UPDATED: Monday April 11, 2016 – 0930 CST – The Progressive Conservative party is promising a new strategy to manage flooding and improve water quality in Manitoba.
If they win the April 19 provincial election, the Tories say they will implement an Alternative Land Use Services (ALUS) program across the province, in which landowners are paid to retain or re-construct natural areas such as wetlands, grasslands and riparian areas near rivers.
“There are other provinces in Canada that have already stepped in this direction,” said Dan Mazier, Keystone Agricultural Producers president.
“This program was designed for a broad, national approach of mitigating any type of environmental impact…. ALUS is just a good, positive tool for agriculture to use.”
The PCs committed to ALUS April 8, when they released a comprehensive policy platform.
ALUS uses an ecosystem services model, which places a monetary value on actions that preserve water quality, sequester carbon, mitigate flooding or protect wildlife habitat.
Five communities in Ontario have ALUS programs, and there are also two projects in Saskatchewan, seven in Alberta and one in Manitoba.
Prince Edward Island is the only jurisdiction in Canada to have a province-wide ALUS program.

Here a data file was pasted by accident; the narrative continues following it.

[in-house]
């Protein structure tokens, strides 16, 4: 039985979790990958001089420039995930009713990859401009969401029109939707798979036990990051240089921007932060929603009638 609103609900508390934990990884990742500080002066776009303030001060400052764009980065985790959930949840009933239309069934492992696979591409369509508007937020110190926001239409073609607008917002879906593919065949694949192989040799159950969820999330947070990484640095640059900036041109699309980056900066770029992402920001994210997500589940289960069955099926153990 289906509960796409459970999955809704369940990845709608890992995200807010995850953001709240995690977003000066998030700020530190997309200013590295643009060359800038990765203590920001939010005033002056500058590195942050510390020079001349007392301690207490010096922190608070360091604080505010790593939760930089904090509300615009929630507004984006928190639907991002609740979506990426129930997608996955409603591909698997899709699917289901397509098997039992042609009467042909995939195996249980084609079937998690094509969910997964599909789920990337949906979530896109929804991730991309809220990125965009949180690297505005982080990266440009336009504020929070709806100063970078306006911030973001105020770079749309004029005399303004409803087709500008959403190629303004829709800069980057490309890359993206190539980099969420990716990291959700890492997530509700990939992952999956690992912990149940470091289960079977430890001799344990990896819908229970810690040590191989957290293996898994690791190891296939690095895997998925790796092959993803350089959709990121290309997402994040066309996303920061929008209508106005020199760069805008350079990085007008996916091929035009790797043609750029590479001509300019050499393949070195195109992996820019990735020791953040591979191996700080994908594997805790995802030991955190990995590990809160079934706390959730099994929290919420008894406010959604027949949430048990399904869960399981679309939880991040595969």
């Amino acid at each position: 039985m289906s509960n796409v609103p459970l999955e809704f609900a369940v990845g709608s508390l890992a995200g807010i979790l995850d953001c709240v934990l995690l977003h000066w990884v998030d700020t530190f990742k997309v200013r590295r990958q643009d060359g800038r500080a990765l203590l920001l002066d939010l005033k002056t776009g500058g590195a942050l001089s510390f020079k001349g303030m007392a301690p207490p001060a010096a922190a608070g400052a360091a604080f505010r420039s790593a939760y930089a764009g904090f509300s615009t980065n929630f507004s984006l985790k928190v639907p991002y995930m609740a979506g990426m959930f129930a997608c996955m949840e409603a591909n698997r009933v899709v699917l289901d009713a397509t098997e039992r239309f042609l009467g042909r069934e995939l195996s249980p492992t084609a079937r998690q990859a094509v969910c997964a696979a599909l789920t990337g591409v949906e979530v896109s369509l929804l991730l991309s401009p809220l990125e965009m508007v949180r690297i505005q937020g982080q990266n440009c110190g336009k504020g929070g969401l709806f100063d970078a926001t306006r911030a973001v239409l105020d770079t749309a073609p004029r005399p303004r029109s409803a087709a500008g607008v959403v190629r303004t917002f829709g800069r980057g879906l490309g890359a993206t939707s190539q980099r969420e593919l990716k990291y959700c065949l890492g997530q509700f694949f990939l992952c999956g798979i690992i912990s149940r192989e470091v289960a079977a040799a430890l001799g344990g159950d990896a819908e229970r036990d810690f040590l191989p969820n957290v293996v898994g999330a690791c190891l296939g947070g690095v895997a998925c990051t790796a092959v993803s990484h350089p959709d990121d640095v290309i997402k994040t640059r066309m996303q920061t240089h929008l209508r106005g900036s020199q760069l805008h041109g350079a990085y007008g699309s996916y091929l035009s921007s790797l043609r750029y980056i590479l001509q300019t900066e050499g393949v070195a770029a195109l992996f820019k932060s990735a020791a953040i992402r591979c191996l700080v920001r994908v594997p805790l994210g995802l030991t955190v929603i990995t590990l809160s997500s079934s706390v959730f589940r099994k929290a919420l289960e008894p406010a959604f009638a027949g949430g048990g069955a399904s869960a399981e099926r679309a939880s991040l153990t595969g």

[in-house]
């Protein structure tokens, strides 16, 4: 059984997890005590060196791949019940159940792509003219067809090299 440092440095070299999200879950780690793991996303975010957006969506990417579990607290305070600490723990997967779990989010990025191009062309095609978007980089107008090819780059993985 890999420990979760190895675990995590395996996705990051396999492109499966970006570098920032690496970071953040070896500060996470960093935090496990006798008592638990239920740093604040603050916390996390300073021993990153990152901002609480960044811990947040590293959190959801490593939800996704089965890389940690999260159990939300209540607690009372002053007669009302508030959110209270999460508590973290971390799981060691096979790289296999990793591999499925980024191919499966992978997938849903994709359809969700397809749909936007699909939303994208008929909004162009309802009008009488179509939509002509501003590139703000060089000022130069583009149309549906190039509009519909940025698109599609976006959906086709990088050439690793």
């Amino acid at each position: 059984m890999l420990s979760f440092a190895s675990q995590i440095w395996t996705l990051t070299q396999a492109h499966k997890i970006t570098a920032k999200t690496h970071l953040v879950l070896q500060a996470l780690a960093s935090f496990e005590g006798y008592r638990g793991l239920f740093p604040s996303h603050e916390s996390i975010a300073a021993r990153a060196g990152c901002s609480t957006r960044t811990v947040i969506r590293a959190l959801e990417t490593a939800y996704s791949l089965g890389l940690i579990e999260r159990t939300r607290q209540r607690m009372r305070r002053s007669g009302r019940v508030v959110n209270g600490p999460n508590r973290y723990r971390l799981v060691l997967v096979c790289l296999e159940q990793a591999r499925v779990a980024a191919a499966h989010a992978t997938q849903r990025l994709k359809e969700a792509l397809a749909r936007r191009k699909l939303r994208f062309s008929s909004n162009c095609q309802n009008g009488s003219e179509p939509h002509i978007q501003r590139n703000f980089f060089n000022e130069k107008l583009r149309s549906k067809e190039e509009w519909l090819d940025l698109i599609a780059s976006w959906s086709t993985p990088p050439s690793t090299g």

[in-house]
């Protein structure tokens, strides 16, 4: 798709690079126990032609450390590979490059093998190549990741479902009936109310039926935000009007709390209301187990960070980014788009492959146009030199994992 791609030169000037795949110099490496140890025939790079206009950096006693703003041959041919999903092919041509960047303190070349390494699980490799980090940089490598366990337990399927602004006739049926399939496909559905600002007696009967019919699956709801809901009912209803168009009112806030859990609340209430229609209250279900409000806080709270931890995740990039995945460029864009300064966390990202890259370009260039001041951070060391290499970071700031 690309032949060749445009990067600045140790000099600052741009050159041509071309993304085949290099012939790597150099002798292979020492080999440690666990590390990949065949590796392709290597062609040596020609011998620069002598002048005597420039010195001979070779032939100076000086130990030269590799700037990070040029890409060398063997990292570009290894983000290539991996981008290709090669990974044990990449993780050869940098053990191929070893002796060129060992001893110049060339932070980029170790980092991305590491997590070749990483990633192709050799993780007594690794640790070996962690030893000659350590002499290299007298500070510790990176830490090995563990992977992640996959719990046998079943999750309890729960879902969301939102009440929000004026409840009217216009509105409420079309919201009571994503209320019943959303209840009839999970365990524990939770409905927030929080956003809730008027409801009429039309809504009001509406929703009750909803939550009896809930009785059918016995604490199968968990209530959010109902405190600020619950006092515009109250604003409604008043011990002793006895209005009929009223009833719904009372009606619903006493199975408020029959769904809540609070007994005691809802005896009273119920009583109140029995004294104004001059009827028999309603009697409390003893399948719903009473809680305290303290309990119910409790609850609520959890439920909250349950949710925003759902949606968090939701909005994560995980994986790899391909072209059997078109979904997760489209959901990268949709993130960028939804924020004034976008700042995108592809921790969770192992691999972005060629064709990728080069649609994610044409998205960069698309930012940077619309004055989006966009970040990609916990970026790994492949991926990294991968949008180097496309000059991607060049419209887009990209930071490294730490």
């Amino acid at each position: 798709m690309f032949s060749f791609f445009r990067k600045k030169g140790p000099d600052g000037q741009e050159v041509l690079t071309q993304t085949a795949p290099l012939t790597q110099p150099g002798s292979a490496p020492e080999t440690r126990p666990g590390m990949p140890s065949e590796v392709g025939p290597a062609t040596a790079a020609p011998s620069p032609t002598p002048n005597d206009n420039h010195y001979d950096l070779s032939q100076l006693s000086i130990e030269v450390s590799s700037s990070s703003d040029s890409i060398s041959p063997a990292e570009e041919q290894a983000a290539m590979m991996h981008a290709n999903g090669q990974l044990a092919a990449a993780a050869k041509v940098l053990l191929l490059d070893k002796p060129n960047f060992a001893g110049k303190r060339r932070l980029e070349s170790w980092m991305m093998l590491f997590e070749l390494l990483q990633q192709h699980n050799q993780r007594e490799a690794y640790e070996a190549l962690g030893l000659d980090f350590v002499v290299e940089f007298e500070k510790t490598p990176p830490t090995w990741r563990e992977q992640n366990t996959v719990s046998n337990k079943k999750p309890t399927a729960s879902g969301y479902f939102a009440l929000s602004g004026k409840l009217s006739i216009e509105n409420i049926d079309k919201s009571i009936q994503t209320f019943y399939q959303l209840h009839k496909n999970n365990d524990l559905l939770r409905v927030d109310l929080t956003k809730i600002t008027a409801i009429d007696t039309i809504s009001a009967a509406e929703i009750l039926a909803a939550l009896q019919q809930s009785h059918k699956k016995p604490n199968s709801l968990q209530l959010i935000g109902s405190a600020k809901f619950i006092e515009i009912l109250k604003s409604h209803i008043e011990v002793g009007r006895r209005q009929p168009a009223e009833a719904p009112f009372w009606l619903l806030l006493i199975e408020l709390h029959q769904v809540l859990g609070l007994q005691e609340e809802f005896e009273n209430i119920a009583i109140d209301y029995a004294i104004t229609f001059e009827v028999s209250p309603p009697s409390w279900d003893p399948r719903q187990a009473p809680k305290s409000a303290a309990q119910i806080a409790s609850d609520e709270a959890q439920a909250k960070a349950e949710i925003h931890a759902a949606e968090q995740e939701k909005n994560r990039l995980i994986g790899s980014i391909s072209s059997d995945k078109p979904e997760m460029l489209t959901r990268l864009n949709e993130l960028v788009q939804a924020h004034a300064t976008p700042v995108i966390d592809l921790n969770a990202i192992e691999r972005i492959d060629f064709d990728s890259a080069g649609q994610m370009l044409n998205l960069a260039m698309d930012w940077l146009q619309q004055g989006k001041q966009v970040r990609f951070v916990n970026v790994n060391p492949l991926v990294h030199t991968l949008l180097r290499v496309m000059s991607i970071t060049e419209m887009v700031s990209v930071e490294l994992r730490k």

“In P.E.I. … 97 percent of the farmers participate,” said Lara Ellis, director of ecosystem markets, business and policy development with ALUS Canada.
“A good amount of the funding (for ALUS) comes from existing government programs … at the provincial and federal level…. There is also municipal dollars and philanthropic support.”
Delta Waterfowl and the W. Garfield Weston Foundation are two of the groups that fund ALUS projects in Canada.
Some policy-makers and environmental groups have criticized the ecosystem services model. They say farmers shouldn’t be paid for doing the right thing, and the program is unaffordable on a large scale.
Ellis said the ongoing cost of payments for activities such as preserving wetlands and riparian areas is much cheaper than spending millions on built infrastructure.
ALUS proponents have said the Assiniboine River floods of 2011 and 2014 illustrated the cost of doing nothing.
Manitoba and the federal government spent hundreds of millions to build up dikes and reinforce infrastructure along the river during those two floods.
“I think we’ve finally come to the point where everybody has realized we need to deal with landscape management or we will pay the price,” said Ian Wishart, PC MLA for Portage la Prairie who has promoted ALUS for nearly 15 years.
“We pay the price on a number of fronts. Flooding is just one. Water quality is another one, habitat loss is the third one and the whole carbon offset is another big factor.”
Wishart, former president of KAP, was instrumental in getting ALUS off the ground in Canada. He was the driving force behind the first ALUS project in the country, which was conducted from 2006-08 in the Rural Municipality of Blanshard, north of Rivers, Man.
The NDP said it is now focusing on other approaches for agriculture and environmental outcomes.
“We all share the desire for a sustainable industry, and the work we have done together has come a long way since ALUS was first introduced,” an NDP spokesperson said.
“The Manitoba NDP believe that productivity, sustainability and environmental protection can all be accomplished by working together and achieving a balanced approach in policy and programming.”